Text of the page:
Now pending before the District Court in Boston is Bern's motion for summary judgment following discovery, to dismiss the false advertising counterclaims on several grounds. One issue framed for the court is whether and to what extent false advertising claimants in such a case must prove causation and injury to connect the false patent statements with lost sales. Bern argues that its marketing statements regarding its invalid patent were not material to any purchasing decisions, and that defendants adduced no evidence of actual confusion by customers over the statements; consequently, according to Bern, there would be no proof of injury or benefit to Bern caused by the advertising, even if it was literally false.

Defendants contend that Bern engaged in a systematic campaign to divert customers with literally false statements intending to deceive, and that the law in the First Circuit is "not resolved" as to whether such alleged fraudulent and inequitable conduct may give rise to a presumption of causation and injury as to competitors, and potential damages including disgorgement of profits. Defendants ask why would Bern go through the trouble of such false advertising if it had no impact on their sales? The trial judge's views in the Bern case of the proper standard of proof in such cases should be resolved by the end of the 2015 ski season.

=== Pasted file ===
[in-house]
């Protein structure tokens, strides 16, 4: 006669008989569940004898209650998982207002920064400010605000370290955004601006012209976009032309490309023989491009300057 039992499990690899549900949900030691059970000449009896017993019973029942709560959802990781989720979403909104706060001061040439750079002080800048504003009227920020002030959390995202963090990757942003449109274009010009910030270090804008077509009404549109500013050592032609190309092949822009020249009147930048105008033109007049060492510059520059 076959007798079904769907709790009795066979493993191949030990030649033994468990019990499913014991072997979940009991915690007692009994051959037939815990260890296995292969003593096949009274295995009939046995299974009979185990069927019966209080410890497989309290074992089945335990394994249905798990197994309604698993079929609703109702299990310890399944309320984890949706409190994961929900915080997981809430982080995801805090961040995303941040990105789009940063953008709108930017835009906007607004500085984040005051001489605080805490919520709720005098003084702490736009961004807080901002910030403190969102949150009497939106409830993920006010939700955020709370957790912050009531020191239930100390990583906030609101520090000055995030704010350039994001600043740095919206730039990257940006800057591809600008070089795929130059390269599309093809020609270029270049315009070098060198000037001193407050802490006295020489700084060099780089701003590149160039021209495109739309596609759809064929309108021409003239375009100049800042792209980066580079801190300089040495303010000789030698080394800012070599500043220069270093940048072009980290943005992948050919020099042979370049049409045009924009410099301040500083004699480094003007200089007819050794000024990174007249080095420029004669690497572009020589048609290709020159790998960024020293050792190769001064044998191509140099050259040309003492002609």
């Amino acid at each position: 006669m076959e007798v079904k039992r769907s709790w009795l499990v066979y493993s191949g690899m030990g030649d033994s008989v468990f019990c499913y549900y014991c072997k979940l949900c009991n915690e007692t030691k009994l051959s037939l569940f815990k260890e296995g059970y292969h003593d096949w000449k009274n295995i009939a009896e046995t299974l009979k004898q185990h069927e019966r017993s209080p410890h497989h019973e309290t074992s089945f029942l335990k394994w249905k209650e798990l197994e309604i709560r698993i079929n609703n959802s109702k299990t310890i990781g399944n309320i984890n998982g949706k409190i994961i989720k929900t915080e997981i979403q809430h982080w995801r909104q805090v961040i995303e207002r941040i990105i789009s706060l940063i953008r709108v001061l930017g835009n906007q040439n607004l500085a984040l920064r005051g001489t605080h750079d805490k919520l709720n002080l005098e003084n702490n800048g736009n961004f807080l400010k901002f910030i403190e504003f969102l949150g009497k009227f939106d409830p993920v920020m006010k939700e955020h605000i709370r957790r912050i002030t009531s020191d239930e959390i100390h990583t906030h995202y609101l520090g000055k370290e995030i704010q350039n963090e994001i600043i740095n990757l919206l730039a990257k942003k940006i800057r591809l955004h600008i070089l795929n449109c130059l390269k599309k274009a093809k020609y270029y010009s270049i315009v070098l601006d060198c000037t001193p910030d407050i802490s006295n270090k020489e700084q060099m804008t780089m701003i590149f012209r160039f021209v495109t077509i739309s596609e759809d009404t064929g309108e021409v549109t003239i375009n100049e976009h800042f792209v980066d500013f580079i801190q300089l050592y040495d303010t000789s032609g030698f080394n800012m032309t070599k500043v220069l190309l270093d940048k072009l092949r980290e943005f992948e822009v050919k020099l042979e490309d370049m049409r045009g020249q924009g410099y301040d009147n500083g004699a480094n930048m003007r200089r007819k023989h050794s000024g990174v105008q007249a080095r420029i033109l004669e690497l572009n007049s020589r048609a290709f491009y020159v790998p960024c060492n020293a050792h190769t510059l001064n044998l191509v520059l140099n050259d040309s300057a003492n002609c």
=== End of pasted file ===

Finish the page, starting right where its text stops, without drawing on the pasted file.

One may surmise a tension facing patent owners — walking the line between the duty to patent mark, and the risk associated with being inaccurate in marketing claims about patent validity or coverage. The federal law solves that problem by holding that there is an immunity from suit for promoting one's presumptively valid patents unless the aggrieved competitor/infringer can make a case for bad faith.2 What constitutes bad faith may not always be clear, and will be determined on a case by case basis.3 In Bern, the false advertising claimants were able to survive an early motion to dismiss and proceed to discovery by a pleading characterized as "thin" by the court as to bad faith, and by alleging that the patentee's statements deceived customers resulting in increased sales for Bern and decreased sales for them.4

So the lesson from this case seems to be that while it may make prudent business sense to promote your patent rights as a means of distinguishing your company and your products from those of your competitors, even post-AIA it still remains an equally important practice to police all marketing to make sure that only valid practiced patents are promoted. Without such inquiry, it may not take much for an alleged patent infringer to fire off allegations of bad faith false advertising — allegations that could be costly to remove from litigation, and threaten to turn even a legitimate infringement case around on you.